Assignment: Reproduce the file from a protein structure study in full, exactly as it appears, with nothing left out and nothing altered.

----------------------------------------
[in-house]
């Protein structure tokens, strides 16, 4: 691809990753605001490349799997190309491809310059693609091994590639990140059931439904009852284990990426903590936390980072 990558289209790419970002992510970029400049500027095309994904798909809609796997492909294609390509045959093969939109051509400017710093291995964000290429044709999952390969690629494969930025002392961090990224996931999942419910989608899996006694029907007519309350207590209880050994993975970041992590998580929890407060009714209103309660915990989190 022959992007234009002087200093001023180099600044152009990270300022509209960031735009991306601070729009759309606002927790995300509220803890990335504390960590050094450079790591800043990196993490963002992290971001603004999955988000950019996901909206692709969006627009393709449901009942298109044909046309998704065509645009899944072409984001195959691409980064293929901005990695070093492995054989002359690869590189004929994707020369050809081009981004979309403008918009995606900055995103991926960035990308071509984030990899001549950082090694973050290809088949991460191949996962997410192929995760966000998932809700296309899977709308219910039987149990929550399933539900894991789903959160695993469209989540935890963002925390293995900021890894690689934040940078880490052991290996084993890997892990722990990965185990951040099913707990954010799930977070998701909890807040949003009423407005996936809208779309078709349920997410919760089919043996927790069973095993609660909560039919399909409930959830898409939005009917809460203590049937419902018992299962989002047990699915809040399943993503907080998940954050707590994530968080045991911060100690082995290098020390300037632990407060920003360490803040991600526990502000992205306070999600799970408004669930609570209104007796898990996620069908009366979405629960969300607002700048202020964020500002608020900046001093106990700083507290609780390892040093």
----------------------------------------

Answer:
[in-house]
């Protein structure tokens, strides 16, 4: 691809990753605001490349799997190309491809310059693609091994590639990140059931439904009852284990990426903590936390980072 990558289209790419970002992510970029400049500027095309994904798909809609796997492909294609390509045959093969939109051509400017710093291995964000290429044709999952390969690629494969930025002392961090990224996931999942419910989608899996006694029907007519309350207590209880050994993975970041992590998580929890407060009714209103309660915990989190 022959992007234009002087200093001023180099600044152009990270300022509209960031735009991306601070729009759309606002927790995300509220803890990335504390960590050094450079790591800043990196993490963002992290971001603004999955988000950019996901909206692709969006627009393709449901009942298109044909046309998704065509645009899944072409984001195959691409980064293929901005990695070093492995054989002359690869590189004929994707020369050809081009981004979309403008918009995606900055995103991926960035990308071509984030990899001549950082090694973050290809088949991460191949996962997410192929995760966000998932809700296309899977709308219910039987149990929550399933539900894991789903959160695993469209989540935890963002925390293995900021890894690689934040940078880490052991290996084993890997892990722990990965185990951040099913707990954010799930977070998701909890807040949003009423407005996936809208779309078709349920997410919760089919043996927790069973095993609660909560039919399909409930959830898409939005009917809460203590049937419902018992299962989002047990699915809040399943993503907080998940954050707590994530968080045991911060100690082995290098020390300037632990407060920003360490803040991600526990502000992205306070999600799970408004669930609570209104007796898990996620069908009366979405629960969300607002700048202020964020500002608020900046001093106990700083507290609780390892040093």